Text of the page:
Monthly Archive: January 2016

The reason the snowball works

The reason the snowball works rather than the “pay the least interest” method is this:

If you have ever run a race or done anything taxing…. when you can see the finish line and you just have a little bit more to victory, your body kicks in full force – it’s emotional.

When you see your smallest debt going away with “just a little bit more” you will find ways to scrape up that “little bit more” money and knock it out. When the extra $300 has you $50 away from wiping out a debt, you find that $50 under the couch cushions, in the car ash tray, your pockets, the used cds you sell….. That extra “burst” kicks in. When you start doing balance transfers and pegging at large debts first, or split your efforts, it all seems to far away that $300 a month is quite content.

Money is not all logic… it is emotional too.

Financially speaking, the best way to do it is apply it to the balance with the highest interest rate. Dave Ramsey’s way is to pay the smallest balance first to give yourself the feeling of accomplishment. It all depends on how you want to ffel about the debts. Do you want small victories along the way or do the small victories not mean that much to you? I would pay off the small one and then apply the rest to the $1800.00 balance. With the extra you have every month, that second will be gone in a couple of months.

I just read all of the various advice given and just like opinions, there are many. Some of the suggestions seemed complicated, almost need a calculator to computer which to pay off first.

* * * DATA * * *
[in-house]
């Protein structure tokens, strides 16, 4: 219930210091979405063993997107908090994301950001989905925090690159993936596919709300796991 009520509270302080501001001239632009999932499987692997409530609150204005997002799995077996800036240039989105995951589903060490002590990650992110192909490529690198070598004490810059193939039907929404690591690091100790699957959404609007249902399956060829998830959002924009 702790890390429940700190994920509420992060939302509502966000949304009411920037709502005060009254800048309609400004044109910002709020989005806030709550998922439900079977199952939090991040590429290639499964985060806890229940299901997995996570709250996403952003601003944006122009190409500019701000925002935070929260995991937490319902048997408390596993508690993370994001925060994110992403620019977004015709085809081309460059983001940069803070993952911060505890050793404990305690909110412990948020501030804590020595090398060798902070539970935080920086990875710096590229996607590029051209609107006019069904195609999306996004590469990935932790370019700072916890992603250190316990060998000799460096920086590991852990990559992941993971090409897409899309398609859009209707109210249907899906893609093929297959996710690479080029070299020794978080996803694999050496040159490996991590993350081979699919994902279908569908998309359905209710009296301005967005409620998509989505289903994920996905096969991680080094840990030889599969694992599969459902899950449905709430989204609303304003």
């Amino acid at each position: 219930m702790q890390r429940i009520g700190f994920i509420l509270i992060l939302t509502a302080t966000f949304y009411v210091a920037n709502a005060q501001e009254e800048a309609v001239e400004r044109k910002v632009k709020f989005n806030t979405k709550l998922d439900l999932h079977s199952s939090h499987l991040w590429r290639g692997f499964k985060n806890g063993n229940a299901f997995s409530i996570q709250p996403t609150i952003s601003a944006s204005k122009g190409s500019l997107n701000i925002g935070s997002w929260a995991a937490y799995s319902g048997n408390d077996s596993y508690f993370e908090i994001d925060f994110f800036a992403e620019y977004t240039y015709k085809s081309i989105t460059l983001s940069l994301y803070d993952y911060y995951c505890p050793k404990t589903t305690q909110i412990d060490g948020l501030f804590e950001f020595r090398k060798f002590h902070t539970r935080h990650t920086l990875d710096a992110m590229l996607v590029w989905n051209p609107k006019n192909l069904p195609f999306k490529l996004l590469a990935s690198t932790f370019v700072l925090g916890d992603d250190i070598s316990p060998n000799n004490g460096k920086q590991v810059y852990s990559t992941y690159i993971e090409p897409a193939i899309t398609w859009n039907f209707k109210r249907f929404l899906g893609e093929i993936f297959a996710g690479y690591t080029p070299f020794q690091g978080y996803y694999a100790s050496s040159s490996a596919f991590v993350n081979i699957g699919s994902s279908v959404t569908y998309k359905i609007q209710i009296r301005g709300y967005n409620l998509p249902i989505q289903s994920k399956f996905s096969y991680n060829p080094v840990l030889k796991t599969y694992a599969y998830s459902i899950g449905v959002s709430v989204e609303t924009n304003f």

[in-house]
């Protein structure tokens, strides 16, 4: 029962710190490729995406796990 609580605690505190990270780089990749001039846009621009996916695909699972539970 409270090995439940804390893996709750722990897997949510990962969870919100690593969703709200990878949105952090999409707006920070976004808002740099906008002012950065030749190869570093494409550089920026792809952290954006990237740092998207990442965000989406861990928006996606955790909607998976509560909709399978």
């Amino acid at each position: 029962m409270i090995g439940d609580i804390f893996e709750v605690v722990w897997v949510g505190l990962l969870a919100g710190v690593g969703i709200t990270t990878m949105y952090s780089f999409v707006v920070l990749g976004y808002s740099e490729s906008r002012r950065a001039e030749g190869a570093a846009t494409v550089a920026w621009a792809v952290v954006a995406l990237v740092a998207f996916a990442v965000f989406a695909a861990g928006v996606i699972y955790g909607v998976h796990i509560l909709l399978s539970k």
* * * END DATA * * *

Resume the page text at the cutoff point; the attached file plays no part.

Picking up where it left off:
Then was a suggestion about not trying to pay them all off. Many of the participants here are under the bondage of debt and want out – completely and forever.

I know there are many schools of thought, but as I keep reminding everyone, FICO a.k.a. Fair Isaac is an I LOVE DEBT score and you can live without one. That is not to say to destroy your FICO while trying to get out of debt, but to let it gracefully die as you pay off debt and close credit cards. If you insist on keeping them, keep on the oldest since 15% of a FICO is for credit history whereas on 10% is for new credit. The 30% on amount if debt is amount of debt as it relates to your max. So if you are at 98% credit limit as I am on 2, then your score is lower than it would be if you were at 30% of your credit limit.

One place I do deviate from Dave Ramsey, is that if you get a windfall and that windfall will retire a single debt with a large min payment, put it towards that debt. That allows you to increase the size of your snowball exceedingly.

You need to start saving an emergency fund. You will have debt and I can completely understand that you want to pay it off as soon as possible. But you need to start put money aside so this way you will never become dependent on credit cards ever again. Your emergency fund by the time its full funded should normally be 6 months of your living expenses. If you don’t have this or even start to work on this, you will always be dependent on credit cards in case of an emergency. My opinion…Put a partial of your money into savings and partial into your cards…If you got any small ones that you can eliminate, get rid of them…it is a mental thing…Then start tackling your highest interest rate cards….but dont forget that you need to have an emergency fund….So save as much as you can pay off.